We use cookies to help improve and maintain our site. More information.
close

June 06, 2019

Is this the end of traditional parties as we know them?

After the near-demise of Social Democrats in Europe with the notable exception of Portugal and now Denmark, are the Conservatives next? Torn in France between a robust far right and an emerging new centre, between a hard and soft Brexit in the UK, or worn out by a grand coalition in Germany, the conservative parties in these three big countries share a common fate of dwindling support in the polls. In the UK their position is threatened by the rise of Nigel Farage's Brexit party, in France they seem to loose their base and bearings in the mutually beneficial stand-off between Emmanuel Macron and Marine Le Pen.

Valérie Pécresse just delivered another blow in a critical moment of anguished party introspection when she announced her surprise departure from Les Républicains last night. She is the third heavy-weight politician to quit Les Républicains after Xavier Bertrand and Alain Juppé. Pécresse defended her decision saying that the party is stuck in its ways and that the transformation of the right cannot be done from inside the party. At the head of her movement Libres!, Pécresse gambles on playing a role in the upcoming regional elections and possibly also the national elections. For the right this means further fragmentation. Will LR survive many more flights to safety elsewhere? 

Pécresse had been a leading defender of a broader inclusive agenda, and has been opposing Laurent Wauquiez in his decision to move further to the right and to fish in the same electoral ponds as Le Pen's Rassemblement National. Now that Wauquiez is gone, her resignation came as a shock to her supporters. The press reports that she has taken her decision after attending the meeting Gerald Larcher organised on Tuesday with the conservative leaders from the regions and parliament.

After the catastrophic results in the European elections, Larcher is counting on the 55,000 locally elected councillors to resurrect the party through a decentralised party convention in autumn. We can see why Pécresse may have concluded that this will compromise her chances inside the party. As long as the Républicains remain in this state of confusion, expect more people to jump, some seeking the sunny uplands of Macron's LREM with its national appeal and emerging track-record of success. The conservative members of the government and LREM campaigners are actively calling on conservatives in local elections to run on their ticket under the arch-gaullist slogan, serve your country not your party!

Show Comments Write a Comment

June 06, 2019

How a no-deal Brexit could happen

Of all the commentary we have seen on Brexit, a tweetstorm by Peter Foster, the Daily Telegraph’s Europe editor, has been one of the best we have spotted in a while. His thinking on political scenarios concurs with our own. We would like to expand on some of the points he made to draw a roadmap towards a possible no-deal Brexit. 

Foster started off by wrapping his head around the 10-page plan of the Tory’s party eurosceptic ERG group on how to renegotiate the withdrawal agreement. There is not much point in discussing proposal itself. It is a list of provocations. The EU will, of course, not renegotiate the Irish backstop. The ERG document sets the bar to a level that guarantees failure. But this is its very function. They know that Johnson will try to re-negotiate. They want to make sure he fails. Or that he does not try to push through May’s deal in a new disguise.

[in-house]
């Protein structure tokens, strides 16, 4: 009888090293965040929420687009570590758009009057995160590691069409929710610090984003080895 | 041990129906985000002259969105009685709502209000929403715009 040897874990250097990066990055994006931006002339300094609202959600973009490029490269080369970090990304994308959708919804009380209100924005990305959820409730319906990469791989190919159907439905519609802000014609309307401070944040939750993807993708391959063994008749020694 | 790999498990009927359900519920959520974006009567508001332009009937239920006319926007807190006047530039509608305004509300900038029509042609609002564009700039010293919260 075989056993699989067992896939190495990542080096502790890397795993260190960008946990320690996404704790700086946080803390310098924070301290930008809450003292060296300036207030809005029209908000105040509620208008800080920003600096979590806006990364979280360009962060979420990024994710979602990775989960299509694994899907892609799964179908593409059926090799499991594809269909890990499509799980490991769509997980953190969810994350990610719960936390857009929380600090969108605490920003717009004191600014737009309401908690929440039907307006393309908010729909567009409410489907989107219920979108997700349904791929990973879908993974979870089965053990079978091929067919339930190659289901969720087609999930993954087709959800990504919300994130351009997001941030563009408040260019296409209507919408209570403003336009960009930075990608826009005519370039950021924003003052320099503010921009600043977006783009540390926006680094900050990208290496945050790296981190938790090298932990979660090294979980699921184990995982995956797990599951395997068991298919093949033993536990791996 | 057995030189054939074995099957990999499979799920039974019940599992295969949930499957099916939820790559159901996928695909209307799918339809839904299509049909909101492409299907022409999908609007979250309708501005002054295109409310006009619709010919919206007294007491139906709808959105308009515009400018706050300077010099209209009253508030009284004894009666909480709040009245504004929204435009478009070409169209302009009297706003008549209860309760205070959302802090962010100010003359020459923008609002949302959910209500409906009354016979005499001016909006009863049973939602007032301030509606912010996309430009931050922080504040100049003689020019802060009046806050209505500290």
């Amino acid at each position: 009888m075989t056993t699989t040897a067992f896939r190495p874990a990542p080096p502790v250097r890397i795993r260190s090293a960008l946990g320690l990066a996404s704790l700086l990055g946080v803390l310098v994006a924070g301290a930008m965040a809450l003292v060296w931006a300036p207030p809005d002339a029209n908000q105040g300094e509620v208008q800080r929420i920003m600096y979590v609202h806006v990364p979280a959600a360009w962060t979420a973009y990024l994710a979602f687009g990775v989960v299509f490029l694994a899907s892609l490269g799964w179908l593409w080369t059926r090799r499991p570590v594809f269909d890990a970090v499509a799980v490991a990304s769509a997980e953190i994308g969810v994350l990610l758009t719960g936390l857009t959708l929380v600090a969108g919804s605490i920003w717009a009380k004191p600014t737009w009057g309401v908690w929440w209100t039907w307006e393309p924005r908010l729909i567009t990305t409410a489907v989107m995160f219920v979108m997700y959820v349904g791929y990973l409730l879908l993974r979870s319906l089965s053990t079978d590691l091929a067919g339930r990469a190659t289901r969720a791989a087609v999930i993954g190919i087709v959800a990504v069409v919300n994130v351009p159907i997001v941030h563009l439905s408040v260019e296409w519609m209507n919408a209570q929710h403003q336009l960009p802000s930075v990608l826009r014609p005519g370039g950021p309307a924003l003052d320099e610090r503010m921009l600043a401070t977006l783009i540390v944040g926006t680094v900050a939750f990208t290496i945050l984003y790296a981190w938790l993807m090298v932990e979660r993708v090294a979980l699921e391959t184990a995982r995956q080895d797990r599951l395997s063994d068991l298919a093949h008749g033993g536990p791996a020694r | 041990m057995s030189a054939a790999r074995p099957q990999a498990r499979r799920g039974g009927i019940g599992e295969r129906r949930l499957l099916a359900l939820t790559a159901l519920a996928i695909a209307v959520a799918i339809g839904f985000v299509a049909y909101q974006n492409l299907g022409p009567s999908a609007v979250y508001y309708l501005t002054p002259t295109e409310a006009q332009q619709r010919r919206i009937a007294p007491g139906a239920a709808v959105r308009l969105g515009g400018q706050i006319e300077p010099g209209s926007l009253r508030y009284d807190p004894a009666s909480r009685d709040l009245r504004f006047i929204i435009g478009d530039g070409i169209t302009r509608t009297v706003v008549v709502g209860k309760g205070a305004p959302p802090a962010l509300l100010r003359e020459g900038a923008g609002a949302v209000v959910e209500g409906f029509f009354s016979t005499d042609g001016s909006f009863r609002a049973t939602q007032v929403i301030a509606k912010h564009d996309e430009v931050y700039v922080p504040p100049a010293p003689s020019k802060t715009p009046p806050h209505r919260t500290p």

Perhaps the most interesting argument by Foster is his conviction that the EU might renegotiate if confronted with a prime minister who has a Commons majority behind him. One of the reasons for the EU’s hardline stance was Theresa May’s increasingly evident inability to deliver a majority. The political context clearly matters. But we still don’t see any chance of a time limit for, or unilateral exit from, the Irish backstop. There is simply no solution for the problem. We should therefore stop to see it as an intellectual challenge. If there existed a solution, someone would have come up with it already. Where we agree with Foster is that the EU will not be an active participant in any stop-Boris campaign. We all know there are worse candidates on the ticket. 

But what if Johnson fails to deliver a parliamentary majority for a deal?

In our view, the most likely no-deal scenario is not one of a Tory prime minister proroguing parliament - an ancient procedure to suspend parliament and reset all pending legislation. More likely is a no-deal election. New prime ministers enjoy a honeymoon. Even Gordon Brown did. From today’s perspective, a contest between Johnson and Jeremy Corbyn is wide open.

Amid all the uncertainty, there is one thing we are relatively certain of: the Tories will not choose political oblivion that would stem from a failure to deliver Brexit. And if this process were to drag on beyond October, there is a risk that the party will face the next elections before Brexit has been delivered. This is why the position of various Tory leadership candidates, especially that of Michael Gove, makes no sense to us. 

The danger of Nigel Farage for the Tories is not that he could win the next general elections outright, but that he could succeed in destroying the Tory party. Today’s by-election in Peterborough will be an important marker.

We have been pointing out for a while that the probability of a no-deal Brexit is steadily rising. And the pathway towards it is becoming steadily clearer.

Show Comments Write a Comment

This is the public section of the Eurointelligence Professional Briefing, which focuses on the geopolitical aspects of our news coverage. It appears daily at 2pm CET. The full briefing, which appears at 9am CET, is only available to subscribers. Please click here for a free trial, and here for the Eurointelligence home page.